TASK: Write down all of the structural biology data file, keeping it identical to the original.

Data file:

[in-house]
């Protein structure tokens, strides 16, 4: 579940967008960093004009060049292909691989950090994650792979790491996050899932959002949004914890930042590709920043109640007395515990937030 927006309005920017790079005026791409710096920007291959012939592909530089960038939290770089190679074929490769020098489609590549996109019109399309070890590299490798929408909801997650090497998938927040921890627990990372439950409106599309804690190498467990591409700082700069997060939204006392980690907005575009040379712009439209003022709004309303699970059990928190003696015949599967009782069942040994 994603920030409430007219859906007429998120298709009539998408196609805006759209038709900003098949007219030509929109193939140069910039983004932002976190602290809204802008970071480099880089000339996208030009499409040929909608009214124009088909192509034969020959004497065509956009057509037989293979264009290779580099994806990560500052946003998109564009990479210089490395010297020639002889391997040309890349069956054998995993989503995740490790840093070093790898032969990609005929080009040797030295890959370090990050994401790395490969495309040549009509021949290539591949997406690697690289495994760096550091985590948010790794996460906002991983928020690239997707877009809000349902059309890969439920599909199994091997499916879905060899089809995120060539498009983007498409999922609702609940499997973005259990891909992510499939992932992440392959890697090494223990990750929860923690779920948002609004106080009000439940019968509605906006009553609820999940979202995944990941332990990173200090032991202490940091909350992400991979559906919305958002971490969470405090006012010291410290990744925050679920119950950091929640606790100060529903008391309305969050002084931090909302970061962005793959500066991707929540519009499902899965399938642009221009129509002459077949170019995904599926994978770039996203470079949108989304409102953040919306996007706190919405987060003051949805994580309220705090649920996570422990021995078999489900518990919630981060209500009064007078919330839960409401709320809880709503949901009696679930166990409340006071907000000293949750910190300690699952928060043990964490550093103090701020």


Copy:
[in-house]
């Protein structure tokens, strides 16, 4: 579940967008960093004009060049292909691989950090994650792979790491996050899932959002949004914890930042590709920043109640007395515990937030 927006309005920017790079005026791409710096920007291959012939592909530089960038939290770089190679074929490769020098489609590549996109019109399309070890590299490798929408909801997650090497998938927040921890627990990372439950409106599309804690190498467990591409700082700069997060939204006392980690907005575009040379712009439209003022709004309303699970059990928190003696015949599967009782069942040994 994603920030409430007219859906007429998120298709009539998408196609805006759209038709900003098949007219030509929109193939140069910039983004932002976190602290809204802008970071480099880089000339996208030009499409040929909608009214124009088909192509034969020959004497065509956009057509037989293979264009290779580099994806990560500052946003998109564009990479210089490395010297020639002889391997040309890349069956054998995993989503995740490790840093070093790898032969990609005929080009040797030295890959370090990050994401790395490969495309040549009509021949290539591949997406690697690289495994760096550091985590948010790794996460906002991983928020690239997707877009809000349902059309890969439920599909199994091997499916879905060899089809995120060539498009983007498409999922609702609940499997973005259990891909992510499939992932992440392959890697090494223990990750929860923690779920948002609004106080009000439940019968509605906006009553609820999940979202995944990941332990990173200090032991202490940091909350992400991979559906919305958002971490969470405090006012010291410290990744925050679920119950950091929640606790100060529903008391309305969050002084931090909302970061962005793959500066991707929540519009499902899965399938642009221009129509002459077949170019995904599926994978770039996203470079949108989304409102953040919306996007706190919405987060003051949805994580309220705090649920996570422990021995078999489900518990919630981060209500009064007078919330839960409401709320809880709503949901009696679930166990409340006071907000000293949750910190300690699952928060043990964490550093103090701020």